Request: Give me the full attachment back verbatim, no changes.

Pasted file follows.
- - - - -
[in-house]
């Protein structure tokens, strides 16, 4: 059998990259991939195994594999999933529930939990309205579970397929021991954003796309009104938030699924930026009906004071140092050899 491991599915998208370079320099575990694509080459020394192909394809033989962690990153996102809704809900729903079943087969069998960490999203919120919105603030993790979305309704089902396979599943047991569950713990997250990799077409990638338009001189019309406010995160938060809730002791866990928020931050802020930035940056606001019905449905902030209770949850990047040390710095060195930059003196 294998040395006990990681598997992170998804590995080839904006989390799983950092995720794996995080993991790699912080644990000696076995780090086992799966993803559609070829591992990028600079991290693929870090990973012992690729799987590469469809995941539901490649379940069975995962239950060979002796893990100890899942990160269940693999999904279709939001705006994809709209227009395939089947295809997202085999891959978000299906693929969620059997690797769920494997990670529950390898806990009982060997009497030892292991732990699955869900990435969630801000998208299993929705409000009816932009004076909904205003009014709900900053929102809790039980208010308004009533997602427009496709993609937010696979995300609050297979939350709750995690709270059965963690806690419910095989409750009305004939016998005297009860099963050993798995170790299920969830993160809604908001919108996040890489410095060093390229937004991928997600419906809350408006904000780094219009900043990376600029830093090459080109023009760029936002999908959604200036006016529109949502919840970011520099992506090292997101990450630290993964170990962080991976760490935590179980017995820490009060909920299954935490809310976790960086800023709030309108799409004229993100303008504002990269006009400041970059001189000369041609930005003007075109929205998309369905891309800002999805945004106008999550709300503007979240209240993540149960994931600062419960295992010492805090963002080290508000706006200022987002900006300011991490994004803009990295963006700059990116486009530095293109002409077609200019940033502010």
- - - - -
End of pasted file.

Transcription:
[in-house]
């Protein structure tokens, strides 16, 4: 059998990259991939195994594999999933529930939990309205579970397929021991954003796309009104938030699924930026009906004071140092050899 491991599915998208370079320099575990694509080459020394192909394809033989962690990153996102809704809900729903079943087969069998960490999203919120919105603030993790979305309704089902396979599943047991569950713990997250990799077409990638338009001189019309406010995160938060809730002791866990928020931050802020930035940056606001019905449905902030209770949850990047040390710095060195930059003196 294998040395006990990681598997992170998804590995080839904006989390799983950092995720794996995080993991790699912080644990000696076995780090086992799966993803559609070829591992990028600079991290693929870090990973012992690729799987590469469809995941539901490649379940069975995962239950060979002796893990100890899942990160269940693999999904279709939001705006994809709209227009395939089947295809997202085999891959978000299906693929969620059997690797769920494997990670529950390898806990009982060997009497030892292991732990699955869900990435969630801000998208299993929705409000009816932009004076909904205003009014709900900053929102809790039980208010308004009533997602427009496709993609937010696979995300609050297979939350709750995690709270059965963690806690419910095989409750009305004939016998005297009860099963050993798995170790299920969830993160809604908001919108996040890489410095060093390229937004991928997600419906809350408006904000780094219009900043990376600029830093090459080109023009760029936002999908959604200036006016529109949502919840970011520099992506090292997101990450630290993964170990962080991976760490935590179980017995820490009060909920299954935490809310976790960086800023709030309108799409004229993100303008504002990269006009400041970059001189000369041609930005003007075109929205998309369905891309800002999805945004106008999550709300503007979240209240993540149960994931600062419960295992010492805090963002080290508000706006200022987002900006300011991490994004803009990295963006700059990116486009530095293109002409077609200019940033502010």